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Buyer's guide to enterprise performance management software

Part one of this two-part guide explains what EPM software does and provides tips on matching key features to your business needs.

In Part one of this two-part guide, IT analyst Barry Wilderman explains what enterprise performance management software does and provides tips on how to match key features to your organization's financial reporting and strategy requirements. Part two covers how to choose a specific EPM software product or vendor.

Most companies deploy some type of ERP system for the basic accounting functions of general ledger, accounts payable, accounts receivable and fixed assets. This is all well and good for keeping the books, but to take financial management analysis to the next level, you need enterprise performance management software.

EPM software's tools help the CFO manage revenue and cost over at least a five-year horizon. It goes beyond just day-to-day management of the financial function. It promotes the allocation of scarce resources to support the organization's budgeting, planning and strategy processes. Much of this analysis comes from using advanced business intelligence (BI) tools.

In addition, EPM, which is also called corporate performance management (CPM), assists companies in closing their books by helping them deal with consolidation, financial reporting and disclosure.

What EPM software does

Budgeting, planning and strategy are all critical functions to the success of an organization, and most enterprise performance management software vendors automate all three processes.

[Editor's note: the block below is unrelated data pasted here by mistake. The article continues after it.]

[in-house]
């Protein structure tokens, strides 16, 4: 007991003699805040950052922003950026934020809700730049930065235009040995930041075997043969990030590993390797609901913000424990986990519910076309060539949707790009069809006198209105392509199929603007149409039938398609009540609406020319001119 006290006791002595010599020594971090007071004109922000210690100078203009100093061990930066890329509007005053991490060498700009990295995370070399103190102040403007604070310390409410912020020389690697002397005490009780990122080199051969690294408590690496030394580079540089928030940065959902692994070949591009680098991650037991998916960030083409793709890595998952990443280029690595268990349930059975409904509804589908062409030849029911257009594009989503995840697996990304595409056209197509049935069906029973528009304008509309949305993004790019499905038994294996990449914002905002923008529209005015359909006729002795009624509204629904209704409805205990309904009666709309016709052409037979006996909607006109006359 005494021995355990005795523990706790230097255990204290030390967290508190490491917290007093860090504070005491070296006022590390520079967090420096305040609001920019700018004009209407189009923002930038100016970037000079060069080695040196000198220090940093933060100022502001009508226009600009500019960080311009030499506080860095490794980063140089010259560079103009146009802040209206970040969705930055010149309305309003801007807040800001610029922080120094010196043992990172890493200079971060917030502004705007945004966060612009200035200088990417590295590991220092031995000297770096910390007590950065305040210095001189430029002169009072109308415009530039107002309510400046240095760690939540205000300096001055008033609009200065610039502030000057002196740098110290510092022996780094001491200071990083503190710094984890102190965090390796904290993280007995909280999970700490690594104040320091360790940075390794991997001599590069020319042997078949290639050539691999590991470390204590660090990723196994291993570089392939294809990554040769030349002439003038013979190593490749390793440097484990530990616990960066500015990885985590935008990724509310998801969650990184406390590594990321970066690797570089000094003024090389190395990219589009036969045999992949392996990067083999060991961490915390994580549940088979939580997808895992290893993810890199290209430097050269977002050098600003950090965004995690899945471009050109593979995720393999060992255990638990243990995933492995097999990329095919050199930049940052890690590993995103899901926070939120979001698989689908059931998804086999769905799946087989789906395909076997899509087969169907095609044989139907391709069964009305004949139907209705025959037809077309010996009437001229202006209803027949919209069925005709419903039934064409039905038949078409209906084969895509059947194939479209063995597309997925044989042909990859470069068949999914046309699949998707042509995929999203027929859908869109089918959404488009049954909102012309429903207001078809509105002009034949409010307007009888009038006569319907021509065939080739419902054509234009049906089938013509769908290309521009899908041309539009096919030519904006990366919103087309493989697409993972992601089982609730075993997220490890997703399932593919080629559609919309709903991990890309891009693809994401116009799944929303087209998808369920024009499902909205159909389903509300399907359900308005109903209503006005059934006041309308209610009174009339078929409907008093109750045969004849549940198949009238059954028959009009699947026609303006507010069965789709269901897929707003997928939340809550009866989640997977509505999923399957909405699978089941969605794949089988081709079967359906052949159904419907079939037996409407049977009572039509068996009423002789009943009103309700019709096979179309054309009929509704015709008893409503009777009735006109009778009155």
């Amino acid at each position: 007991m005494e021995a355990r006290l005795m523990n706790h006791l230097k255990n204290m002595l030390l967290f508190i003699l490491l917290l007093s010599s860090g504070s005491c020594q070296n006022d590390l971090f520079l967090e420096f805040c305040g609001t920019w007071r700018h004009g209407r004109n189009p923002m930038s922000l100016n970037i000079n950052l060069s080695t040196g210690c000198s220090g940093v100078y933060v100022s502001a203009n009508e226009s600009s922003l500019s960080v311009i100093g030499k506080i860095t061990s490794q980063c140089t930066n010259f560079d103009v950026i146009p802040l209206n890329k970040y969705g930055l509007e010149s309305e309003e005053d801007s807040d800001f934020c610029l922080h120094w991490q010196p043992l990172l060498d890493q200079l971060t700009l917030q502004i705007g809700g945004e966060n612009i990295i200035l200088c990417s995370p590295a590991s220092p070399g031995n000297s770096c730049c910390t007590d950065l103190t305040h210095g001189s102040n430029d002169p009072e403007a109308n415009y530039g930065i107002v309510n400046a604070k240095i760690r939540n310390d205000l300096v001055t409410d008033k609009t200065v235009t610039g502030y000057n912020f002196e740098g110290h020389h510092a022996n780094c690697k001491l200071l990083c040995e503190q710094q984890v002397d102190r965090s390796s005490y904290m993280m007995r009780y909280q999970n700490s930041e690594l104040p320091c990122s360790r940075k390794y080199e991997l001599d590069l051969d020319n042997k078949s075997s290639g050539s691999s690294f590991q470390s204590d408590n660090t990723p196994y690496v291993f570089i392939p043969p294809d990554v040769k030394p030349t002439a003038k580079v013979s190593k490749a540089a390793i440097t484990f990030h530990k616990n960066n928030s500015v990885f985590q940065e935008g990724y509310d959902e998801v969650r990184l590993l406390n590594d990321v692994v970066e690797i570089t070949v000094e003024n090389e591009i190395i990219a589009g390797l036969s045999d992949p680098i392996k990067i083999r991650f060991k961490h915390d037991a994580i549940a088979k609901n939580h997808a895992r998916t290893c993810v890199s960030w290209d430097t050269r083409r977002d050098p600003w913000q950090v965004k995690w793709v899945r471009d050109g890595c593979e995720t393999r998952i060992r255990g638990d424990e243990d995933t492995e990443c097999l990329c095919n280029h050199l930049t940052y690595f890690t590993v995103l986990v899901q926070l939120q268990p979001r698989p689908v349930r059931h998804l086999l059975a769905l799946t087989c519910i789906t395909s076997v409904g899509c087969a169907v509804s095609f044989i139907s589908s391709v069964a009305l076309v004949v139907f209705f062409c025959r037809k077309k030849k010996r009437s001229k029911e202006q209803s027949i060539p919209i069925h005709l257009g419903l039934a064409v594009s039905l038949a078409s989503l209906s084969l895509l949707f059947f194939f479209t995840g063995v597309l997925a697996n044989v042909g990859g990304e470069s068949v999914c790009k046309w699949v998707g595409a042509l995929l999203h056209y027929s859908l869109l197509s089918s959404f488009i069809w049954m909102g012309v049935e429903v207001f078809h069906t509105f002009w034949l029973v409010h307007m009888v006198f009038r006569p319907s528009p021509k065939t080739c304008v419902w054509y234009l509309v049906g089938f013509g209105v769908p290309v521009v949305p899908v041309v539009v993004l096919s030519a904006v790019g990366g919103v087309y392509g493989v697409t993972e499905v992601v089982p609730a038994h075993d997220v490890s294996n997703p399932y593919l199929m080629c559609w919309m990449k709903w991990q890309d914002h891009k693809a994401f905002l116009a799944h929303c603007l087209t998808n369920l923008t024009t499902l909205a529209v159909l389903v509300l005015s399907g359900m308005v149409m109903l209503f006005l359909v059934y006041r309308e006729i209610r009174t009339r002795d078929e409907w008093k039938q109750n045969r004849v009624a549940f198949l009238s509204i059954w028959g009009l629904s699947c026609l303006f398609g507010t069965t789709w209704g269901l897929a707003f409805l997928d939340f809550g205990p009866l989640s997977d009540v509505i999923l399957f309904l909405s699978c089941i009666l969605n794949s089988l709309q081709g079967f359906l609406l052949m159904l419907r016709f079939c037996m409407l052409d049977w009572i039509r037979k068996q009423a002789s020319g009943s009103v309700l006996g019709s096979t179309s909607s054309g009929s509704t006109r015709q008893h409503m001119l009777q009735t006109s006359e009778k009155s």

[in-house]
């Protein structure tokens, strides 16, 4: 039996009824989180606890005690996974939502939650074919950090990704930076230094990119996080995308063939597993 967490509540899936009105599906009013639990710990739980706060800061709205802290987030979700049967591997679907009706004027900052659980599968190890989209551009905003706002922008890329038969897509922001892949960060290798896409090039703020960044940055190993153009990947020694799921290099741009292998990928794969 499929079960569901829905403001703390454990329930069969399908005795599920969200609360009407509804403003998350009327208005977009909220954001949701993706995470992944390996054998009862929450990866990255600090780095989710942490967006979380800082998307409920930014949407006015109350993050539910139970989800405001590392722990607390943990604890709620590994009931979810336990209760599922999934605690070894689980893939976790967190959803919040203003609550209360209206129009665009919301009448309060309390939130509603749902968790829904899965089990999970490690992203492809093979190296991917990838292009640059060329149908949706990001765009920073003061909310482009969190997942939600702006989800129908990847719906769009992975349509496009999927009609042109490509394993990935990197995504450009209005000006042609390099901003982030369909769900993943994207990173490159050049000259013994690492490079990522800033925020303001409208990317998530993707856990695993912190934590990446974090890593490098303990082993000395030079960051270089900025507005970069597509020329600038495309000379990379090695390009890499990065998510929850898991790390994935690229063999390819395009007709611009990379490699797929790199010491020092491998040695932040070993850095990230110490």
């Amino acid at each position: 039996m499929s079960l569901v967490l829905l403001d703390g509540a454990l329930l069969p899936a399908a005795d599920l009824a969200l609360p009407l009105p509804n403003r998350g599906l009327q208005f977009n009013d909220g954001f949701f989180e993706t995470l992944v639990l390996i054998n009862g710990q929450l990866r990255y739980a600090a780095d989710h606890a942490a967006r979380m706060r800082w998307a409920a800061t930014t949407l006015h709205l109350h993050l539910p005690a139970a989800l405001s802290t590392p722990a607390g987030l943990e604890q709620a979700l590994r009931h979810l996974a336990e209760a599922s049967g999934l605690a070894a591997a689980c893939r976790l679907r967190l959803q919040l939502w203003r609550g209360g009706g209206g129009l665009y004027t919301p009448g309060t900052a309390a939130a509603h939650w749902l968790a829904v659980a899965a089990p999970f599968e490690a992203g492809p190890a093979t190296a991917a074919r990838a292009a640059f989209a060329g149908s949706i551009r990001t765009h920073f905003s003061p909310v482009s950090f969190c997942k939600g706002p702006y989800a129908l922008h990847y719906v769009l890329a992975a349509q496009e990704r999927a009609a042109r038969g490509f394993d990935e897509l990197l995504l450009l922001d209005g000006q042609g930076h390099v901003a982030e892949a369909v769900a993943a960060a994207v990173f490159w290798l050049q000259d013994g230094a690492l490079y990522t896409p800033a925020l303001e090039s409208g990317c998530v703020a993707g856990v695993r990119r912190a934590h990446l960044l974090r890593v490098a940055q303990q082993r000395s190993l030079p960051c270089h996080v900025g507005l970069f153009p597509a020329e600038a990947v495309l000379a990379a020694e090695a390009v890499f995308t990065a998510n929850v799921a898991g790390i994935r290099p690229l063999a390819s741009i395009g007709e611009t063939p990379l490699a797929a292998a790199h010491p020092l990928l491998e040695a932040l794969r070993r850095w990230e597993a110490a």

Budgeting helps companies set their short-term plans, usually over 12 months, with projections for both revenue and expenses and therefore profitability. The budgeting process allows the CFO and CEO to set current and intermediate goals for the company.

Planning extends the time horizon beyond budgeting. Some companies will budget for year one and plan for year two. Others view the process as more continuous and may only budget for three months and re-plan after that. Driver-based planning and rolling forecasts are common techniques applied here.

Strategy often takes in the view over a five-year horizon, and EPM software that includes balanced scorecards and strategy maps can help considerably. When done correctly, the strategy will tie back to the budget.

The third major group of EPM functions relates to closing the books -- and beyond. This set of functions is often called "the last mile of finance," and includes financial close, consolidation, financial reporting and disclosure. Especially for public companies, the Extensible Business Reporting Language (XBRL) is an increasingly common mechanism for reporting such financial results.

Revenue management -- another common feature of EPM software -- deals with demand management, yield management and pricing optimization. Cost optimization handles activity-based costing and management, raw material and yield management, and supplier relationship management.

How EPM relates to other enterprise applications